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CDR Patrick Dunn, USN

From her home, Stephanie Ross Dunn could hear when the U.S.S. LaSalle was heading out to sea: three deep blasts of its horn as it left its berth, one more as it turned for the Gulf of Gaeta. She’d grab her big blue-andgold Naval Academy flag and head for the roof of the house in the small Italian port she shared with her husband, Pat, the LaSalle’s executive officer. And when the stately command ship passed by, with her husband on the bridge, she’d grasp the flag by its wooden staff and wave a solitary farewell – to him, and to all hands on board.

Despite his busy life in the Navy, CDR Patrick Dunn, 39, and his wife were in constant communication. The morning of September 11, he kissed Stephanie, 31, who was two months pregnant with their first child, before leaving for work at the Pentagon. Then, for the first time, he kissed her stomach, too.

He telephoned later to tell of the terrorist attacks in New York City. After the Pentagon was hit, when he didn’t call back, something told her quickly, starkly, and clearly that he was gone. 

On Sunday, as she sat in the living room of their Springfield town house wearing her husband’s sapphire Naval Academy ring on a necklace, she spoke of life married to a sailor. “Pat’s favorite thing was to be at sea,” Stephanie said, “He loved to be at sea. He... absolutely loved it. His home was at sea. If the ship was rocking, he was happy.... It was in his blood.”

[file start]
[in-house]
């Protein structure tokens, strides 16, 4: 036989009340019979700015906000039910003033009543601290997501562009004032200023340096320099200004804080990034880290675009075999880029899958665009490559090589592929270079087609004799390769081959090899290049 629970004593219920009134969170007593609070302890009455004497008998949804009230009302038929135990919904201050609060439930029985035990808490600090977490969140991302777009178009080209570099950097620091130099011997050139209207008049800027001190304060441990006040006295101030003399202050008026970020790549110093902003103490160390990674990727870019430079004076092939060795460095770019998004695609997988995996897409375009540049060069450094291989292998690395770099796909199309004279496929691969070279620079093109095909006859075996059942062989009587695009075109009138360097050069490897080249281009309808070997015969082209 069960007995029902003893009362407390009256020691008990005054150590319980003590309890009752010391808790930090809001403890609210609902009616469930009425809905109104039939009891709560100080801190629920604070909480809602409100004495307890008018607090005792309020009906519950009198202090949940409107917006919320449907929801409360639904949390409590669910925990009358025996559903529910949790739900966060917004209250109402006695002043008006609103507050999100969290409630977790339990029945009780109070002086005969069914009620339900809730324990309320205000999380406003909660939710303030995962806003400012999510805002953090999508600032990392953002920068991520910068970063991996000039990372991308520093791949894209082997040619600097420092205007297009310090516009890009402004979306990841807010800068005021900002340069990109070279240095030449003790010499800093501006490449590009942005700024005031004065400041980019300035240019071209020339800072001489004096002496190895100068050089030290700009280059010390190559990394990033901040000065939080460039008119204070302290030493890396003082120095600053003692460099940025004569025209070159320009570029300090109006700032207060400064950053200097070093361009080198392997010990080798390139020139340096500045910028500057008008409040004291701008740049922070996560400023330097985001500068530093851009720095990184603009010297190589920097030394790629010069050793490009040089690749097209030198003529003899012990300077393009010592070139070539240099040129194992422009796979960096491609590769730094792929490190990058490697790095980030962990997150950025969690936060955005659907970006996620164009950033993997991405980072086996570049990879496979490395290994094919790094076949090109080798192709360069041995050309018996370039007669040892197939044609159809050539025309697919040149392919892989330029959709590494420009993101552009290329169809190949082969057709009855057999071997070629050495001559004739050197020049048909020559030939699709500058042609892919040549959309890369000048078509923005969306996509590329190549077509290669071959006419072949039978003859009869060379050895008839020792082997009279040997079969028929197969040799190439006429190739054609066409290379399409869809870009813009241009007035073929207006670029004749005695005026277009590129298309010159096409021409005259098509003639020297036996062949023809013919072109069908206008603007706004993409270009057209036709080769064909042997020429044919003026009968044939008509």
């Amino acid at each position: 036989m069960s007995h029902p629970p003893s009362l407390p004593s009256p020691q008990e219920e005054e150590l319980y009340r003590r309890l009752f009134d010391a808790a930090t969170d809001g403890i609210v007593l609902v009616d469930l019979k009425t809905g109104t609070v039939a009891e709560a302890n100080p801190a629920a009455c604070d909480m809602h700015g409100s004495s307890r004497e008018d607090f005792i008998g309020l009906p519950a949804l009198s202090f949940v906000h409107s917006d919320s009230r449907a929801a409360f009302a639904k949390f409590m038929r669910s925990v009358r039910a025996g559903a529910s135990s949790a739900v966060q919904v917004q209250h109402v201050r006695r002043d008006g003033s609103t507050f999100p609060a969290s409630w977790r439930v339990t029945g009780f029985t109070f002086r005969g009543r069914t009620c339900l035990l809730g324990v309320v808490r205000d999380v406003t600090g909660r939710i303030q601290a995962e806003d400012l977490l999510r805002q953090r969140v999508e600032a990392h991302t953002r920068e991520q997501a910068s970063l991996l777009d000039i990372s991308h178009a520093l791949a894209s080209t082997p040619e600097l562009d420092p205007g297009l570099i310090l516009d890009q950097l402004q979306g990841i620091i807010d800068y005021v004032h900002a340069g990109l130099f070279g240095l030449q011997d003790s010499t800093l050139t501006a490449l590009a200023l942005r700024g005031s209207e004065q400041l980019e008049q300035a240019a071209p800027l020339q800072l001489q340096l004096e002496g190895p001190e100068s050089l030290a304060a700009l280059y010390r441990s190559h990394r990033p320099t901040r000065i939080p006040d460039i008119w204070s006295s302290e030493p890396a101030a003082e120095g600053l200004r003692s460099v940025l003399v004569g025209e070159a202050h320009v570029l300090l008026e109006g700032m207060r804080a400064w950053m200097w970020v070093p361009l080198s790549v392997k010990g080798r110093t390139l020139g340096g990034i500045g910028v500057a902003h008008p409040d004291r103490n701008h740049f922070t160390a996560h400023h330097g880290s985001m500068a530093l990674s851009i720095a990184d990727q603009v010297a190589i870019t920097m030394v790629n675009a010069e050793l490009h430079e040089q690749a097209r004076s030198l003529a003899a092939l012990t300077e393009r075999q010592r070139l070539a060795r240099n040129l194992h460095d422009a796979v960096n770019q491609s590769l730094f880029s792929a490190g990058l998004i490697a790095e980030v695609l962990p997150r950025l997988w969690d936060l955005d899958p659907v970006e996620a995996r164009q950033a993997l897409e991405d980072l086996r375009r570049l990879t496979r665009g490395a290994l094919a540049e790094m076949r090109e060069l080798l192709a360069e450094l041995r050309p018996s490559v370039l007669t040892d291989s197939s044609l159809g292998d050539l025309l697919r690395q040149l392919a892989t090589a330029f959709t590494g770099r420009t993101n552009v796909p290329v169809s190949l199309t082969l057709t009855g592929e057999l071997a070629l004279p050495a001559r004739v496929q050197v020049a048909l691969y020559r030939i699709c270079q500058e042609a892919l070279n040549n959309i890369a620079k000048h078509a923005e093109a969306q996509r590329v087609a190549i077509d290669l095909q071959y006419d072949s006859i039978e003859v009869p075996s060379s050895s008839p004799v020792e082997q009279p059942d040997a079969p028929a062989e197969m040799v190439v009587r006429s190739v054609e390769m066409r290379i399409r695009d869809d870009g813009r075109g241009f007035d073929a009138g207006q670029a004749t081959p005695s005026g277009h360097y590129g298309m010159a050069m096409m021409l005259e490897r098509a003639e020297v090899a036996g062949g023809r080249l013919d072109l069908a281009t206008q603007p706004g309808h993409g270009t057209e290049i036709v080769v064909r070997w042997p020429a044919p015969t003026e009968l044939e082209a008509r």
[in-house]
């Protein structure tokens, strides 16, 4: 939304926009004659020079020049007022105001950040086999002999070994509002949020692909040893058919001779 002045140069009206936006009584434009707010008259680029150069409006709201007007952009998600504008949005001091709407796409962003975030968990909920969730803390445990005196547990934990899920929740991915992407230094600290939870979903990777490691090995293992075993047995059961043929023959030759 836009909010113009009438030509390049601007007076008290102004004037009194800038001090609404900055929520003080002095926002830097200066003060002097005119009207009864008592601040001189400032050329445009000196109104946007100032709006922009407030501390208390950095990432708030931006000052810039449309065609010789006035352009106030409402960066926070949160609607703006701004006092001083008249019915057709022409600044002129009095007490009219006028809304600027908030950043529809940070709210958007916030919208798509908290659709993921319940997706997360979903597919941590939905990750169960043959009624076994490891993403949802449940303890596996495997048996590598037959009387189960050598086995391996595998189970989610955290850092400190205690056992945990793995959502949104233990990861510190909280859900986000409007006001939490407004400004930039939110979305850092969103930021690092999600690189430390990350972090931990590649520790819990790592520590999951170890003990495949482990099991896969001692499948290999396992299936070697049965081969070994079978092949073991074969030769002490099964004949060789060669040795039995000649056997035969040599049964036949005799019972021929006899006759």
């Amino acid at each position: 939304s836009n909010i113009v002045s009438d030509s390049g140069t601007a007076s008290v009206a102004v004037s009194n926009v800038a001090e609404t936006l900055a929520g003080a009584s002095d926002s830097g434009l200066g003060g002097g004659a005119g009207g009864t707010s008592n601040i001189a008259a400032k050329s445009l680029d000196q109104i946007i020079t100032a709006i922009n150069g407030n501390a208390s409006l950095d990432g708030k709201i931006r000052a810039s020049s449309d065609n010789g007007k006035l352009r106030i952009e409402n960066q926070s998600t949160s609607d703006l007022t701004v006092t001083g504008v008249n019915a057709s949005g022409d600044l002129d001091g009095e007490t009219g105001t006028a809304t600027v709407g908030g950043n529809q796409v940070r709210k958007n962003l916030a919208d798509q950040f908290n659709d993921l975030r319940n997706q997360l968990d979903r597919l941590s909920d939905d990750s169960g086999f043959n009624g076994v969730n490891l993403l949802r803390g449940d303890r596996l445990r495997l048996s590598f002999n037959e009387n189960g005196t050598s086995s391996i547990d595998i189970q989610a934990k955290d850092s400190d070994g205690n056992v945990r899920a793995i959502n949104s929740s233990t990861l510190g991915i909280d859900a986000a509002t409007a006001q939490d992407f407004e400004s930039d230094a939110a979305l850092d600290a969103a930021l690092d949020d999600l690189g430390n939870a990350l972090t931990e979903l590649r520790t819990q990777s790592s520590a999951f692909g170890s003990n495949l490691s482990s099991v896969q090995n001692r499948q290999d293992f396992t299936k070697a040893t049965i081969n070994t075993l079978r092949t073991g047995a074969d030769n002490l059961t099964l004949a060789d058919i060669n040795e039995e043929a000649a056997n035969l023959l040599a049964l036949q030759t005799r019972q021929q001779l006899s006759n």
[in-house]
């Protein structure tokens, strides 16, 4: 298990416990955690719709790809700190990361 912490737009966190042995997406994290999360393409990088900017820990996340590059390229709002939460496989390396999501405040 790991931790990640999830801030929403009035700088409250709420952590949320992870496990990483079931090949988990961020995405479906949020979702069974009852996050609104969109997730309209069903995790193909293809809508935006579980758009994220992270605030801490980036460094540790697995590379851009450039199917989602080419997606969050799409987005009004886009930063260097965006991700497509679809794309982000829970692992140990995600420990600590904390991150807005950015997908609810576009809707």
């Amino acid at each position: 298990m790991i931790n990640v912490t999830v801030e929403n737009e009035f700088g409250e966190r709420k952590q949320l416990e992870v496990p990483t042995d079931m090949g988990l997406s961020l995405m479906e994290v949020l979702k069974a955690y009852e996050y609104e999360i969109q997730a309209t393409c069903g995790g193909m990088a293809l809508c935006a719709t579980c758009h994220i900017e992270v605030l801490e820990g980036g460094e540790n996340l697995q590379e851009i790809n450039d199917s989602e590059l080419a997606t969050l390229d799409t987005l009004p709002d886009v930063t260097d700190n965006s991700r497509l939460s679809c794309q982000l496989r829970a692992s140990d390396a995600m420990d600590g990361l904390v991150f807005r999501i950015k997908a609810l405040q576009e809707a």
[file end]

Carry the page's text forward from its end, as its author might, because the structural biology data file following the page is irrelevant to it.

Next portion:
Pat, the son of a Newark policeman, came from a Navy family. His father served in World War II and the Korean War; Pat and one of his brothers were Naval Academy graduates. He had just come off several long deployments when they met at a sports bar in Alexandria, she remembered, four years ago last week. But he also was fascinated with the lore and excitement of the Pentagon, where he worked as a planner and strategist, and where he was when the hijacked Boeing 757 airliner smashed into the Navy Command Center on September 11.

“It was like almost part of me left,” Stephanie said of the moment when she learned of the Pentagon attack. “I covered my mouth and I screamed, ‘No!’ It’s like my body knew, and I don’t know how to describe it... But part of me left with him. I knew right away – my life had just changed.” CDR Dunn was buried at Arlington National Cemetery.

 

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